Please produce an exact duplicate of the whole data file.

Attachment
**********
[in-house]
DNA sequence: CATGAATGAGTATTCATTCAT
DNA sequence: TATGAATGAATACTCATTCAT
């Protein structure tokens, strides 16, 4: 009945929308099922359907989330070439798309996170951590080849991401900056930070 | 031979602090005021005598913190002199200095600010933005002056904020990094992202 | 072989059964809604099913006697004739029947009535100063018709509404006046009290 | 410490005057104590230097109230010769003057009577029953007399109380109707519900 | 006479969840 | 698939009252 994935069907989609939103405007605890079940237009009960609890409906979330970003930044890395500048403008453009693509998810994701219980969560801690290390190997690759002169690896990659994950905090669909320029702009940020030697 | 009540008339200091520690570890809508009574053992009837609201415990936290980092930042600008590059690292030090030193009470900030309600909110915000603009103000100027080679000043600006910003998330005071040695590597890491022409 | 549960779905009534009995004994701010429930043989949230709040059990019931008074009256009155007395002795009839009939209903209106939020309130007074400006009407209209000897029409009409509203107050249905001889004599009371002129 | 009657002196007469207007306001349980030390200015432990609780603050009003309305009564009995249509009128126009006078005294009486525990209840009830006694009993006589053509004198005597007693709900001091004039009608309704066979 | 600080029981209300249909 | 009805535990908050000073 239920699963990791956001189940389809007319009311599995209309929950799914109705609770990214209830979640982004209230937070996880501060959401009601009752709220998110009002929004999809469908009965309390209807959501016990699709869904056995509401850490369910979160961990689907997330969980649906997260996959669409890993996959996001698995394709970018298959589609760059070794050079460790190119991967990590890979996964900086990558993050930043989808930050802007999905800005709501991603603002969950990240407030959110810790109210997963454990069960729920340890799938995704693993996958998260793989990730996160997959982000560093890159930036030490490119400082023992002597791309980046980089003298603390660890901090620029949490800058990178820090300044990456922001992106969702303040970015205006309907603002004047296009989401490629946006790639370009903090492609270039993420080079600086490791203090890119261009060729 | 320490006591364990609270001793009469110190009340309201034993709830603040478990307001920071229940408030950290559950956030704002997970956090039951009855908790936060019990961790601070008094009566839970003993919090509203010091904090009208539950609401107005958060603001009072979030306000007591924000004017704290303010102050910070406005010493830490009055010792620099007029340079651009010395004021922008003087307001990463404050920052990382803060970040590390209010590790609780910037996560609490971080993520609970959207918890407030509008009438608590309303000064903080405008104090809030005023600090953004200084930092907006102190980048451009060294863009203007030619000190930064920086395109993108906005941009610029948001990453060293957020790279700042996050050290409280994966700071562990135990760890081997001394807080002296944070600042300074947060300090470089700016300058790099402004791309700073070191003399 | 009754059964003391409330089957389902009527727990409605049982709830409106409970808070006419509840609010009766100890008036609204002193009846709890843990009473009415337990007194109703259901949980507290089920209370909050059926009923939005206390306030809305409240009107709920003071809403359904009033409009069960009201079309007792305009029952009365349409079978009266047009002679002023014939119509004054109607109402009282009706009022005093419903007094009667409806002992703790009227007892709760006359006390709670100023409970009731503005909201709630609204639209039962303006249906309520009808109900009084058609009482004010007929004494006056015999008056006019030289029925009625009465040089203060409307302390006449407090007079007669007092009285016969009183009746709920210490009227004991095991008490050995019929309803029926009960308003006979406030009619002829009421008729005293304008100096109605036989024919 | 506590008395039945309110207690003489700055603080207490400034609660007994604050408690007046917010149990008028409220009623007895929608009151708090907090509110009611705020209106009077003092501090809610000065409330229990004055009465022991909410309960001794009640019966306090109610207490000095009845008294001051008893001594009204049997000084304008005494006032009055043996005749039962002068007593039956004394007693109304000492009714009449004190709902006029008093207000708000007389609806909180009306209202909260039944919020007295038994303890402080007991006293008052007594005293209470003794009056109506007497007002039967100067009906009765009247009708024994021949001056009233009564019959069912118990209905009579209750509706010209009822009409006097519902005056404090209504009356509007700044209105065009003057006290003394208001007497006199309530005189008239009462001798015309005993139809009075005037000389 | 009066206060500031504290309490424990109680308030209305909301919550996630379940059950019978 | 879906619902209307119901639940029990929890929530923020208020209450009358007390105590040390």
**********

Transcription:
[in-house]
DNA sequence: CATGAATGAGTATTCATTCAT
DNA sequence: TATGAATGAATACTCATTCAT
């Protein structure tokens, strides 16, 4: 009945929308099922359907989330070439798309996170951590080849991401900056930070 | 031979602090005021005598913190002199200095600010933005002056904020990094992202 | 072989059964809604099913006697004739029947009535100063018709509404006046009290 | 410490005057104590230097109230010769003057009577029953007399109380109707519900 | 006479969840 | 698939009252 994935069907989609939103405007605890079940237009009960609890409906979330970003930044890395500048403008453009693509998810994701219980969560801690290390190997690759002169690896990659994950905090669909320029702009940020030697 | 009540008339200091520690570890809508009574053992009837609201415990936290980092930042600008590059690292030090030193009470900030309600909110915000603009103000100027080679000043600006910003998330005071040695590597890491022409 | 549960779905009534009995004994701010429930043989949230709040059990019931008074009256009155007395002795009839009939209903209106939020309130007074400006009407209209000897029409009409509203107050249905001889004599009371002129 | 009657002196007469207007306001349980030390200015432990609780603050009003309305009564009995249509009128126009006078005294009486525990209840009830006694009993006589053509004198005597007693709900001091004039009608309704066979 | 600080029981209300249909 | 009805535990908050000073 239920699963990791956001189940389809007319009311599995209309929950799914109705609770990214209830979640982004209230937070996880501060959401009601009752709220998110009002929004999809469908009965309390209807959501016990699709869904056995509401850490369910979160961990689907997330969980649906997260996959669409890993996959996001698995394709970018298959589609760059070794050079460790190119991967990590890979996964900086990558993050930043989808930050802007999905800005709501991603603002969950990240407030959110810790109210997963454990069960729920340890799938995704693993996958998260793989990730996160997959982000560093890159930036030490490119400082023992002597791309980046980089003298603390660890901090620029949490800058990178820090300044990456922001992106969702303040970015205006309907603002004047296009989401490629946006790639370009903090492609270039993420080079600086490791203090890119261009060729 | 320490006591364990609270001793009469110190009340309201034993709830603040478990307001920071229940408030950290559950956030704002997970956090039951009855908790936060019990961790601070008094009566839970003993919090509203010091904090009208539950609401107005958060603001009072979030306000007591924000004017704290303010102050910070406005010493830490009055010792620099007029340079651009010395004021922008003087307001990463404050920052990382803060970040590390209010590790609780910037996560609490971080993520609970959207918890407030509008009438608590309303000064903080405008104090809030005023600090953004200084930092907006102190980048451009060294863009203007030619000190930064920086395109993108906005941009610029948001990453060293957020790279700042996050050290409280994966700071562990135990760890081997001394807080002296944070600042300074947060300090470089700016300058790099402004791309700073070191003399 | 009754059964003391409330089957389902009527727990409605049982709830409106409970808070006419509840609010009766100890008036609204002193009846709890843990009473009415337990007194109703259901949980507290089920209370909050059926009923939005206390306030809305409240009107709920003071809403359904009033409009069960009201079309007792305009029952009365349409079978009266047009002679002023014939119509004054109607109402009282009706009022005093419903007094009667409806002992703790009227007892709760006359006390709670100023409970009731503005909201709630609204639209039962303006249906309520009808109900009084058609009482004010007929004494006056015999008056006019030289029925009625009465040089203060409307302390006449407090007079007669007092009285016969009183009746709920210490009227004991095991008490050995019929309803029926009960308003006979406030009619002829009421008729005293304008100096109605036989024919 | 506590008395039945309110207690003489700055603080207490400034609660007994604050408690007046917010149990008028409220009623007895929608009151708090907090509110009611705020209106009077003092501090809610000065409330229990004055009465022991909410309960001794009640019966306090109610207490000095009845008294001051008893001594009204049997000084304008005494006032009055043996005749039962002068007593039956004394007693109304000492009714009449004190709902006029008093207000708000007389609806909180009306209202909260039944919020007295038994303890402080007991006293008052007594005293209470003794009056109506007497007002039967100067009906009765009247009708024994021949001056009233009564019959069912118990209905009579209750509706010209009822009409006097519902005056404090209504009356509007700044209105065009003057006290003394208001007497006199309530005189008239009462001798015309005993139809009075005037000389 | 009066206060500031504290309490424990109680308030209305909301919550996630379940059950019978 | 879906619902209307119901639940029990929890929530923020208020209450009358007390105590040390």